Silicon drift detectors or Microscopes are high-tech devices that allow us to perceive the world at a whole new level. Most people are unaware that the first compound microscope was developed in 1590 by Dutch spectacle manufacturers Hans and Zacharias Janssen.
There are many types of microscopes on the market today, with light microscope and electron microscope being two of the most prevalent. It is critical to understand what they are and how they vary to ensure that your lab has the appropriate equipment for your needs.
What exactly is a light microscope?
Also known as an optical microscope, a light microscope is a type of microscope that uses light to magnify objects. It illuminates the things in vision by using light with a wavelength of 400 to 700 nm. The lenses are glass, and the picture is generated by light absorption. Light microscopes are portable and compact. They don’t function in a vacuum.
You can employ a range of specimen types, including fixed or unfixed specimens, stained or unstained specimens, living or dead specimens. It is not difficult to prepare specimens for the microscope. In most cases, it can be completed in a matter of minutes to a few hours.
The specimen can be 5 micrometers thick or thicker, and it does not need to be dehydrated before the examination. To make the specimen visible, it is dyed with various chemicals. The item is then put on a glass slide and enlarged up to 1,500 times. That may appear remarkable, but it is at the low end of what microscopes are capable of. The picture is focused mechanically by altering the lens position.
Light microscopes often have little resolving power and a poor field of vision. They display flat color images, yet it is possible to view live processes such as cell division and tiny pond life. The room in which the microscope is kept does not require any specific settings. Through the eyepiece, images are seen directly with the human eye.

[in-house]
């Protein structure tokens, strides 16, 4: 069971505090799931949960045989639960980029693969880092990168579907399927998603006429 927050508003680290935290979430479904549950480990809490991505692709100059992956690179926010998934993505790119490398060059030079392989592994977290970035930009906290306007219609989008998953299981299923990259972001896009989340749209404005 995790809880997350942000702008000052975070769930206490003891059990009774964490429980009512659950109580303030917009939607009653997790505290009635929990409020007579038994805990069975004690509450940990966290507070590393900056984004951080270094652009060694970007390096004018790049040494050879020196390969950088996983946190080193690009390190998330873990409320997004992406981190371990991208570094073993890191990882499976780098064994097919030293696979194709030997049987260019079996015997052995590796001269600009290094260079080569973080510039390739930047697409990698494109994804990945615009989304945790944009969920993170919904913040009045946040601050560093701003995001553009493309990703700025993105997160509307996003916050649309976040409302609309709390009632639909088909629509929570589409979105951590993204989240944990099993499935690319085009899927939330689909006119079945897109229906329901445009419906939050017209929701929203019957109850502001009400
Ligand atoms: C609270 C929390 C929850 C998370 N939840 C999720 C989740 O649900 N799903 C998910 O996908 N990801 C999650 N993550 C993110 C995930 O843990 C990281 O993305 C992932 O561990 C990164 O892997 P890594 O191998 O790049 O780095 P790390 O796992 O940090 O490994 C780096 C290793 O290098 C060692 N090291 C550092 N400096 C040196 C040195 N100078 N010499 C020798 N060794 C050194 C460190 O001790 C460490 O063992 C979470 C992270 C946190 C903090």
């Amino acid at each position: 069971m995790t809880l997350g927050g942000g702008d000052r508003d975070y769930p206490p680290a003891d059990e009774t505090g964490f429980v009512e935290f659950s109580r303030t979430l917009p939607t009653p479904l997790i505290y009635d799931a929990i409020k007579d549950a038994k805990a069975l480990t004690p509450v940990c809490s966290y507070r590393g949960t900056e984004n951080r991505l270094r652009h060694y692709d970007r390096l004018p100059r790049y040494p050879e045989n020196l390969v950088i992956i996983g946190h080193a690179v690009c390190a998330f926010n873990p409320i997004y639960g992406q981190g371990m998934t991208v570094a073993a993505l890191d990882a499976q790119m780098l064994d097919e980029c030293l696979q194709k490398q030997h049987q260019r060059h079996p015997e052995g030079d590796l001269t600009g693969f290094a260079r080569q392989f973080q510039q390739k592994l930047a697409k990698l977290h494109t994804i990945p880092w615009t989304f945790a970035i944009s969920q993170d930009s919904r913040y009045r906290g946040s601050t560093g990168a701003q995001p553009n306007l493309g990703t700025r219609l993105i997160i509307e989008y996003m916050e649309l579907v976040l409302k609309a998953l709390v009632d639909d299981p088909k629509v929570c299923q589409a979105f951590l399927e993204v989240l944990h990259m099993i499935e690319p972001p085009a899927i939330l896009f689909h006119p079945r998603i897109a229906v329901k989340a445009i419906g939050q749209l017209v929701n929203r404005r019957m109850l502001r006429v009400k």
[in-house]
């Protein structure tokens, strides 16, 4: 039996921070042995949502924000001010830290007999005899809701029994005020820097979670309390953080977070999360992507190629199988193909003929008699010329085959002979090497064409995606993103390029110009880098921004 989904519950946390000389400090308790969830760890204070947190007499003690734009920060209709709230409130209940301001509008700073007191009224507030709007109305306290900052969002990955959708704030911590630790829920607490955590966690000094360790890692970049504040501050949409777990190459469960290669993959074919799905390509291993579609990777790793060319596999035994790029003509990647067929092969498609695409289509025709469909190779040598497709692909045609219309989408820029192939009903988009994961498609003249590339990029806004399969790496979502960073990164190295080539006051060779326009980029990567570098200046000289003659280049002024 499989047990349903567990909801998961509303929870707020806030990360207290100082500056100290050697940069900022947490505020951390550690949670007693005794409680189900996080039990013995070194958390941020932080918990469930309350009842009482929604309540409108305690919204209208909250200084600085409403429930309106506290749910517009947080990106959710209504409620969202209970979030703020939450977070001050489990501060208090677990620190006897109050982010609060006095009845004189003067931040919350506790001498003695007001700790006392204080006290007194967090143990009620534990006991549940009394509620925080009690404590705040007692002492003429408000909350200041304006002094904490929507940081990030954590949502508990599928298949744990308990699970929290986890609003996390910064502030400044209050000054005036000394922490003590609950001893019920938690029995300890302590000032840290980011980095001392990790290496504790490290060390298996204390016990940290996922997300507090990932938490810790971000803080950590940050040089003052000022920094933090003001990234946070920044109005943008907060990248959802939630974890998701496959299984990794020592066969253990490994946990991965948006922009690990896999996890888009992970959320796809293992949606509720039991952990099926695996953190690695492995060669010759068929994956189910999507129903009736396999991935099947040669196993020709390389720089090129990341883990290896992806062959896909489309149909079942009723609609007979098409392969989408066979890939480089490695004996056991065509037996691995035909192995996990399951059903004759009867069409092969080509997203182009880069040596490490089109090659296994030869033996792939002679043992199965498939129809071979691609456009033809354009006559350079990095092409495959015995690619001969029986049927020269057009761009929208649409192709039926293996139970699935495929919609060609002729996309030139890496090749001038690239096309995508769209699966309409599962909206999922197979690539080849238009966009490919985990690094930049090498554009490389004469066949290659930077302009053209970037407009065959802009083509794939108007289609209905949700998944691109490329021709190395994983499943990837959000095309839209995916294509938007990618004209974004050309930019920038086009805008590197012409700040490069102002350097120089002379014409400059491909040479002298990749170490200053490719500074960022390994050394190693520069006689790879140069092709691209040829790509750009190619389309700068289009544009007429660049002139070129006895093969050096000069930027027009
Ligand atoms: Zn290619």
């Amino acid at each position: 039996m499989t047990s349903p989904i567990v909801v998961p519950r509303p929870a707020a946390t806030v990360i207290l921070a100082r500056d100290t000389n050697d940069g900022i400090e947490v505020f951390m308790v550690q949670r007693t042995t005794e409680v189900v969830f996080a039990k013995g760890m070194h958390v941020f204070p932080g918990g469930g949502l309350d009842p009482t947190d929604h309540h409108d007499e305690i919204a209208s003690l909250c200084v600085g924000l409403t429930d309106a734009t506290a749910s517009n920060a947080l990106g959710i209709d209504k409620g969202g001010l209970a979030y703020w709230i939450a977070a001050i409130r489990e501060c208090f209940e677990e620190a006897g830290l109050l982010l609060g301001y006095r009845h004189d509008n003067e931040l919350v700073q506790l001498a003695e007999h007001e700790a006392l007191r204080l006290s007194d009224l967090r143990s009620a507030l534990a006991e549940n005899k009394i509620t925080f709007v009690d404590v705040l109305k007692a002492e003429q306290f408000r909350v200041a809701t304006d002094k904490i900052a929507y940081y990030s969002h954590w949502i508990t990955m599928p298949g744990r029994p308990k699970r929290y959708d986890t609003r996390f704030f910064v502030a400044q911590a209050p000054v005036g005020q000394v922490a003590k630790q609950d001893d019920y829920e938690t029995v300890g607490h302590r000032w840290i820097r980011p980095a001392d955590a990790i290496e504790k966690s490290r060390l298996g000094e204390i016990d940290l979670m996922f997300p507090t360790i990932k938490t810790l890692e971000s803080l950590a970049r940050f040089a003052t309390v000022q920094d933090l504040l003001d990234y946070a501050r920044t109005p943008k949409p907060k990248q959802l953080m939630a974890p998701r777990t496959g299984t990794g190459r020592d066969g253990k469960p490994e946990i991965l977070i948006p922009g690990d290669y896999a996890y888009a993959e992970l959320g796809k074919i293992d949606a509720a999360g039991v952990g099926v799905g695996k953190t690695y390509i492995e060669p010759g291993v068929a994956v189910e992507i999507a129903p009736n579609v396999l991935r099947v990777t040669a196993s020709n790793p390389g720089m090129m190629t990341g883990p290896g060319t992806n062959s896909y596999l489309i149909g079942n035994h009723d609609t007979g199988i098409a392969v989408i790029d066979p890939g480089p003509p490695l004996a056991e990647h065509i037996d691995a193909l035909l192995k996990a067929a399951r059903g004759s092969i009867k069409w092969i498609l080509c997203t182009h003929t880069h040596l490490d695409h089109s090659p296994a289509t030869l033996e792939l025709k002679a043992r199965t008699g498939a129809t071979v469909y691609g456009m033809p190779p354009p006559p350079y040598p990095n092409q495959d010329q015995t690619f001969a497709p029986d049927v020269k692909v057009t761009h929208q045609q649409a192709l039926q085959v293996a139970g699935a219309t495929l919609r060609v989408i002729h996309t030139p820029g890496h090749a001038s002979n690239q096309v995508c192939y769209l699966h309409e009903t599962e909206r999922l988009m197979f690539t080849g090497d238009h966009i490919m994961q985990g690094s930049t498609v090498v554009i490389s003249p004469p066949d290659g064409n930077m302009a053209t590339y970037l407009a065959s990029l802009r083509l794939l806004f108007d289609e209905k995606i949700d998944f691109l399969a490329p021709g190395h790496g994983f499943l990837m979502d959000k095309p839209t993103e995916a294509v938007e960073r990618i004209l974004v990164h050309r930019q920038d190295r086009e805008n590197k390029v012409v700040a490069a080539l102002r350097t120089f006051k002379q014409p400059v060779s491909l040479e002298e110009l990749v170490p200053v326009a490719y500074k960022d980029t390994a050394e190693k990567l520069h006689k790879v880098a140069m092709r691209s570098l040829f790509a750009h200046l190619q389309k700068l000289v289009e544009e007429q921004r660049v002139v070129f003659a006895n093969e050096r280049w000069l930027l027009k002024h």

Light microscopes are easy to operate and do not require high voltage electricity or filaments. There is no danger from radiation. They are reasonably inexpensive and require little upkeep.
Light microscopes are classified into the following types:
- Fluorescent microscopes: Instead of or in addition to light reflection and absorption, these microscopes use phosphorescence and fluorescence to examine specimen features.
- Phase-contrast microscopes: Change the brightness of a picture by converting phase variations in light traveling through a transparent object.
- Dark-field microscopes: Those that exclude visible light to refract it and brighten the subject against a dark backdrop.
Light Microscope uses
Light microscopes are ideally suited to the majority of fundamental tasks and are commonly seen in classrooms. Examining the following applications:
- Multicolor staining of structures in preserved and living biological samples
- Particles found within cells
- Thin tissue sections
- Fragments of glass
- Cultured living cells
- Grain limits, outlines, and edges are examples of external features.
- Organisms from the sea
- Tissues and cells mounted
- Thin germs that are not visible under normal lighting
What exactly is an electron microscope?